Readers have had their say after he European Commission president has insisted Britain will soon regret voting for Brexit.
In a speech setting out the future direction of the bloc, Jean-Claude Juncker said the UK’s exit would be a “sad and tragic” moment, but it was “not the be all and end all”.
Mr Juncker evoked the Queen to describe how Brexit helped to make 2016 an “annus horribilis” for the European project.
But during the annual state of the union address, he insisted the “wind is back in Europe’s sails” and countries were knocking on Brussels’ door to do trade deals with the EU.
Setting out hopes for closer integration, Mr Juncker announced plans to increase passport-free movement around the EU, expand use of the euro and boost the number of member states.
But the hour-long speech, which ranged over areas as diverse as the quality of fish fingers to plans to create a super-presidency role, Brexit was given a notably short slot near the end.
Mr Juncker said: “This will be a very sad and tragic moment in our history. We will always regret this, and I think that you will regret it as well, soon.
“Nonetheless we have to respect the will of the British people. But we are going to make progress. We will move on because Brexit isn’t everything, it’s not the future of everything, it’s not the be all and end all.”
In Hartlepool, 69% of voters opted to leave the European Union in the referendum last June.
The claim brought a mixed reaction from readers. Michael Rennie wrote: “I voted for brexit but i think we will definitely regret brexit in the coming years, all because the EU will want revenge rather than good trade deals with the UK. Give it a 10 years and we will all be a lot better off and glad we went through the divorce.”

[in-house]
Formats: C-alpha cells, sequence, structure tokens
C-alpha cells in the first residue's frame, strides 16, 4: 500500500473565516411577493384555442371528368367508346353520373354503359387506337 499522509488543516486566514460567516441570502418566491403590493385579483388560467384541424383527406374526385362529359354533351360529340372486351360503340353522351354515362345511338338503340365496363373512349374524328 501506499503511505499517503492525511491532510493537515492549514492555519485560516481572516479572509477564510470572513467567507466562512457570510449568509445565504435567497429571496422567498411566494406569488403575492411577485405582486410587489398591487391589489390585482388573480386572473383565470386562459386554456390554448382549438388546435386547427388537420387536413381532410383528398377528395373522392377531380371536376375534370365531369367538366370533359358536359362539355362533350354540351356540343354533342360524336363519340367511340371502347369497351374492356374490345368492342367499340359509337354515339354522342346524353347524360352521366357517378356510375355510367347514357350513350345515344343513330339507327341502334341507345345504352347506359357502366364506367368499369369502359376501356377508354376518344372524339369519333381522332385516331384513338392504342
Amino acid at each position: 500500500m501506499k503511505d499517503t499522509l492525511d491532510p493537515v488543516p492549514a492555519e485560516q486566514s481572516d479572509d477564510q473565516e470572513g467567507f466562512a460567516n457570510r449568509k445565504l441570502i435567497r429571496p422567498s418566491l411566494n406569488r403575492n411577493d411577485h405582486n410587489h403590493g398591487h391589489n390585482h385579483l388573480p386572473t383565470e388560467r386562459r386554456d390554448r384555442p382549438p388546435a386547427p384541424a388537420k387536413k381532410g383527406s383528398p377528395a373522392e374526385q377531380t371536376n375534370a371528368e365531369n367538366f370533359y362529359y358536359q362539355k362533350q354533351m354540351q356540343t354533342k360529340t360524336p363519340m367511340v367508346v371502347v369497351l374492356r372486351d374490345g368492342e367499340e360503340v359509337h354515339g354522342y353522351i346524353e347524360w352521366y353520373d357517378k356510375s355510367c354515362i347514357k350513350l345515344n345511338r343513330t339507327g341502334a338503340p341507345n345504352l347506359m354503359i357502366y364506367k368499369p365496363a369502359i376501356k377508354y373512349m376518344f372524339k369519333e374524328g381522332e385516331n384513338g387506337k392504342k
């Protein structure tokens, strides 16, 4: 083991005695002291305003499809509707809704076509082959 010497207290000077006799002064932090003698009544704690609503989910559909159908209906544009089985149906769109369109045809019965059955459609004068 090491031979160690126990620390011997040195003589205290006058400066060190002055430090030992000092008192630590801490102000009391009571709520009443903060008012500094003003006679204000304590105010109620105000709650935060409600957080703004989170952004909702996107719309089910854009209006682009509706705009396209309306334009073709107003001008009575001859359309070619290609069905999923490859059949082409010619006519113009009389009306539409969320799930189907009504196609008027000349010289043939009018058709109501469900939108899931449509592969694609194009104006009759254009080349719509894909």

Mark Andrew Jones commented: “It’s just the kind of silly thing you would expect Jean-Claude to say! Has he got some kind of precognition powers that he can actually see into the future? Or was it some kind of threat that the EU will make sure the UK will regret leaving? He did however say just before that the remaining EU members regret the UK leaving. It’s little wonder everybody is bemused at the moment with all the mixed messages.”
Cliffy Field said: “Sounds like a threat to me, what do you think?”
Chris Smith stated: “He’s right.”
In a letter circulated as he made his speech, Mr Juncker said the past 12 months had been “challenging” for Europe.
He wrote: “2016 was in many ways an ‘annus horribilis’ for the European project. From the Brexit referendum, to the terrorist attacks, to slow growth and continued high unemployment in several of our member states, to the ongoing migration crisis, Europe was challenged in many ways.”
Mr Juncker said the EU is open for trade and since last year “partners all over the world are knocking at our door in order to sign trade agreements with us”.